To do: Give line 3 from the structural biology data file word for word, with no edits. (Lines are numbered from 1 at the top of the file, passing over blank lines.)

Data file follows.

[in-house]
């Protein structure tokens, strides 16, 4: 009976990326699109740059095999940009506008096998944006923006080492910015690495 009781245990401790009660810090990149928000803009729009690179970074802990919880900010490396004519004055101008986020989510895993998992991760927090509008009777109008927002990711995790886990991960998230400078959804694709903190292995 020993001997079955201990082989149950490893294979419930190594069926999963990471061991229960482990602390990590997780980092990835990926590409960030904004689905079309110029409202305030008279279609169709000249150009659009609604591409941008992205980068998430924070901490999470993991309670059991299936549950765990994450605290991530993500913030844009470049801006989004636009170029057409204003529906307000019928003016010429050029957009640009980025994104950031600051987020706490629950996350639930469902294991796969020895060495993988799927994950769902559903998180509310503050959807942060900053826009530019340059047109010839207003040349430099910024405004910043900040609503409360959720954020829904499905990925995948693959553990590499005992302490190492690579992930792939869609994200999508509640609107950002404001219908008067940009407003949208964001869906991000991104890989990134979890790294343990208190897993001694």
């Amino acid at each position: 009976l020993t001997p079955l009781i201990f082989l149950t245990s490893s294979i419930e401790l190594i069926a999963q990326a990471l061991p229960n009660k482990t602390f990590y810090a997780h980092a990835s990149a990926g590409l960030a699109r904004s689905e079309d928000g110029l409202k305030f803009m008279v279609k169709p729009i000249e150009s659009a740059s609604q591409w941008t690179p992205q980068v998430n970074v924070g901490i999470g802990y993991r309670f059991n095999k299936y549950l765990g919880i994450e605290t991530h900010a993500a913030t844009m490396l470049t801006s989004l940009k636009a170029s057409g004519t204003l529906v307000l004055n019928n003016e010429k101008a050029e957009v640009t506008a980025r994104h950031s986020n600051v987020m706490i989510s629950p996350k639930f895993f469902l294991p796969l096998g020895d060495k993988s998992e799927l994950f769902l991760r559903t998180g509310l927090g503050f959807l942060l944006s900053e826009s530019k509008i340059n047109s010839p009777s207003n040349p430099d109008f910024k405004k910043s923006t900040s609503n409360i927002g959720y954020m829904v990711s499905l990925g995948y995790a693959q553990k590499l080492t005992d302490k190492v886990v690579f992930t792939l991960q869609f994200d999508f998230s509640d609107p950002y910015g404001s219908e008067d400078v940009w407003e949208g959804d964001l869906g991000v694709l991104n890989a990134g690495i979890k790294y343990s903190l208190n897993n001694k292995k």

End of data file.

């Amino acid at each position: 009976l020993t001997p079955l009781i201990f082989l149950t245990s490893s294979i419930e401790l190594i069926a999963q990326a990471l061991p229960n009660k482990t602390f990590y810090a997780h980092a990835s990149a990926g590409l960030a699109r904004s689905e079309d928000g110029l409202k305030f803009m008279v279609k169709p729009i000249e150009s659009a740059s609604q591409w941008t690179p992205q980068v998430n970074v924070g901490i999470g802990y993991r309670f059991n095999k299936y549950l765990g919880i994450e605290t991530h900010a993500a913030t844009m490396l470049t801006s989004l940009k636009a170029s057409g004519t204003l529906v307000l004055n019928n003016e010429k101008a050029e957009v640009t506008a980025r994104h950031s986020n600051v987020m706490i989510s629950p996350k639930f895993f469902l294991p796969l096998g020895d060495k993988s998992e799927l994950f769902l991760r559903t998180g509310l927090g503050f959807l942060l944006s900053e826009s530019k509008i340059n047109s010839p009777s207003n040349p430099d109008f910024k405004k910043s923006t900040s609503n409360i927002g959720y954020m829904v990711s499905l990925g995948y995790a693959q553990k590499l080492t005992d302490k190492v886990v690579f992930t792939l991960q869609f994200d999508f998230s509640d609107p950002y910015g404001s219908e008067d400078v940009w407003e949208g959804d964001l869906g991000v694709l991104n890989a990134g690495i979890k790294y343990s903190l208190n897993n001694k292995k």